Multi year ice
Sea ice in the Arctic and Antarctic can be classified into several types, the main ones being
- young ice (YI): thin (up to 30 cm thick) new ice; includes a few sub-types; can be smooth or rough
- first-year ice (FYI): formed during one cold season; thickness above 30 cm; surface can be level, rough or with ridges
- multiyear ice (MYI): ice that has survived at least one melt season; less saline and often rougher than FYI, but topographic features are generally smoother than FYI
The physical properties of sea ice differ significantly for the different ice types. Therefore, knowledge of the sea ice type is important for a number of activities including marine navigation and modelling of the ice-ocean-atmosphere system and also for remote sensing of other quantities related to sea ice such as the depth of the snow layer on top of it. With the recent accelerated decrease of MYI in the Artic, mapping this ice type on a daily basis has become important for many applications.
The MYI data on this site are from a new satellite-based retrieval of sea ice type in the Arctic which can in principle distinguish YI,
FYI and MYI. The retrieval method uses active and passive microwave data (radar scatterometer and radiometer, respectively). The former
are acquired by the sensor ASCAT on the Metop satellites. Until 2015, data regridded to the common 12.5 km North polar stereographic grid
(“NSIDC grid”) by Ifremer/CERSAT were taken. After that, near-real time ASCAT data were regridded by the University of Bremen
(Institute of Environmental Physics). The passive microwave data are from either AMSR-E on the Aqua satellite by NASA (until 2011) or from
AMSR2 on the GCOM-W1 satellite by JAXA (since 2012).
This retrieval was originally developed for the Arctic and has recently been adapted for Antarctic conditions as well. More information about the retrieval method and the algorithm (multi year ice) can be found here.
Directly at the coast, the signal of the scatterometer or radiometer data can contain a contribution from the land, resulting in errors in the MYI concentration. Therefore, during the first 10 days of the season (end of September) a zone that is one pixel wide, along all coasts, is cleared of MYI unless connected to MYI offshore.
Finally, surface temperature data and sea ice drift data are used in several correction schemes which are applied to account for the effect of melt-refreeze processes, snow metamorphosis and sea ice drift on the sea ice type retrieval. However, it should be noted that weather influence on the surface of the MYI (including the snow cover) can be the reason for considerable day-to-day fluctuation of MYI concentration and in the Eastern Arctic (Kara and Laptev Sea), unrealistically high MYI concentrations occur in March and April probably due to small areas of spurious MYI caused by rough young ice (possible with wet snow) in the previous autumn. More information on the retrieval algorithm and the data sources can be found here (https://seaice.uni-bremen.de/multiyear-ice-concentration/information/).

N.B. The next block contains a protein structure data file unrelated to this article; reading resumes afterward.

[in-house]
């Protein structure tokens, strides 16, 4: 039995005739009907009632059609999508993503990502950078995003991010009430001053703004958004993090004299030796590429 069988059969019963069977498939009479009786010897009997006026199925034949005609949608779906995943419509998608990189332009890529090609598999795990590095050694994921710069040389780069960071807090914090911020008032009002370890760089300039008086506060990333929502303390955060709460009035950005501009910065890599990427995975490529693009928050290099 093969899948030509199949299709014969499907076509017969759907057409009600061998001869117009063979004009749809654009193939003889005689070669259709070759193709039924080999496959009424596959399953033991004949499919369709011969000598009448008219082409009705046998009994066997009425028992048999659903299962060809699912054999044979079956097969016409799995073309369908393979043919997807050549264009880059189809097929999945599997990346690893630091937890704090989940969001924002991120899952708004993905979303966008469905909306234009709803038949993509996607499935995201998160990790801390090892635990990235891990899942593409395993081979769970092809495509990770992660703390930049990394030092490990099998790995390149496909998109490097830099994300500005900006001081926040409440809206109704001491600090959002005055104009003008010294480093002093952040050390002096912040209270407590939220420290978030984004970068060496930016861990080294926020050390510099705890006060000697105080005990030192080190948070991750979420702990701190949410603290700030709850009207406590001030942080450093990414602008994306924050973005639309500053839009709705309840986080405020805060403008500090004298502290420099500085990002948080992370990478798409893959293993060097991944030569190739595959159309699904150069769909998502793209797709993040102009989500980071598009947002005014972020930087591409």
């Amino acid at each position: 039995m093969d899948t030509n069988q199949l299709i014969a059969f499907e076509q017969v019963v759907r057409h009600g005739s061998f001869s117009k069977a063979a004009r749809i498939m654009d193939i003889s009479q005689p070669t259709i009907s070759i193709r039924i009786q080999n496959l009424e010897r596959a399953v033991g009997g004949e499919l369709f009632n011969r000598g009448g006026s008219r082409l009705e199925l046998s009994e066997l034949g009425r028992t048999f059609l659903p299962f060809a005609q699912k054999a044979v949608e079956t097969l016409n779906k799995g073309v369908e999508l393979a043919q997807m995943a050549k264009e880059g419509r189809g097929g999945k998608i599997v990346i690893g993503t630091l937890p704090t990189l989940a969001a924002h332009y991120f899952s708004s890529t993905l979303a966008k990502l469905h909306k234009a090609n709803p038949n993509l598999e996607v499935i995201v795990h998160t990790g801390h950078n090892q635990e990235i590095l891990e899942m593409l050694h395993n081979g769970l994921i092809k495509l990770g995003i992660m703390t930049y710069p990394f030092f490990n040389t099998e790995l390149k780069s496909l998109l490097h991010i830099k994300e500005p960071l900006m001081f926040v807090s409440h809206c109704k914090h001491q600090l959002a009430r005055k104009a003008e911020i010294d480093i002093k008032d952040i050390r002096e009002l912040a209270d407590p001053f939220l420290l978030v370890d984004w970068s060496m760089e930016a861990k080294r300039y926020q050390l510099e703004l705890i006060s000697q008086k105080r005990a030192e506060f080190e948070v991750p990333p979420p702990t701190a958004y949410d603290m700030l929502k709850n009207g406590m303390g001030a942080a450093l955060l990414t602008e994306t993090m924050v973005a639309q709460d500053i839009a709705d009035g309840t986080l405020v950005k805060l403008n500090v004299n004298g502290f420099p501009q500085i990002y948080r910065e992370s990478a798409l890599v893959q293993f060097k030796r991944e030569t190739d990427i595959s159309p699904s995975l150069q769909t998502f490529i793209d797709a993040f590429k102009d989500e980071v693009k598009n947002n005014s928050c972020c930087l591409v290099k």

Data on multiyear sea ice in the Arctic and Antarctic are available for the period from 2012 to present and 2013 to present, respectively, and are provided by the University of Bremen (Institute of Environmental Physics). As the retrieval does not work during the melt season, the data record usually spans October to May (Arctic) and February to October (Antarctic).
Note: For the data on multiyear sea ice provided here (especially for the Antarctic), no claim to accuracy can be guaranteed at present. Please also refer to the corresponding notes provided here.
For the use of meereisportal.de, users are asked to include the following citation:
- Grosfeld, K.; Treffeisen, R.; Asseng, J.; Bartsch, A.; Bräuer, B.; Fritzsch, B.; Gerdes, R.; Hendricks, S.; Hiller, W.; Heygster, G.; Krumpen, T.; Lemke, P.; Melsheimer, C.; Nicolaus, M.; Ricker, R. and Weigelt, M. (2016), Online sea-ice knowledge and data platform <www.meereisportal.de>, Polarforschung, Bremerhaven, Alfred Wegener Institute for Polar and Marine Research & German Society of Polar Research, 85 (2), 143-155, doi:10.2312/polfor.2016.011 (PDF).
For the use of the specific data from the data portal of meereisportal.de, users are asked to include the associated citations as indicated below.
For all multiyear ice data please,
- include the following phrase into the acknowledgment: Multiyear ice data from DATE to DATE were obtained from https://www.meereisportal.de (grant: REKLIM-2013-04).
- refer to: Ye, Y.; Shokr, M.; Heygster, G. and Spreen, G. (2016), Improving multiyear ice concentration estimates with ice drift, Remote Sensing, 8(5), 397, doi:10.3390/rs8050397.
- refer to: Ye, Y.; Heygster, G. and Shokr, M. (2016), Improving multiyear ice concentration estimates with air temperatures, IEEE Transactions on Geoscience and Remote Sensing, 54(5), 2602–2614, doi:10.1109/TGRS.2015.2503884.
For multiyear ice data in the Antarctic please,
- refer to: Melsheimer, C.; Spreen, G.; Ye, Y.; Shokr, M. (2019): Multiyear Ice Concentration, Antarctic, 12.5 km grid, cold seasons 2013-2018 (from satellite). PANGAEA, doi.org/10.1594/PANGAEA.909054.
In case of questions or any difficulties, please contact us at: Meereisportal Team.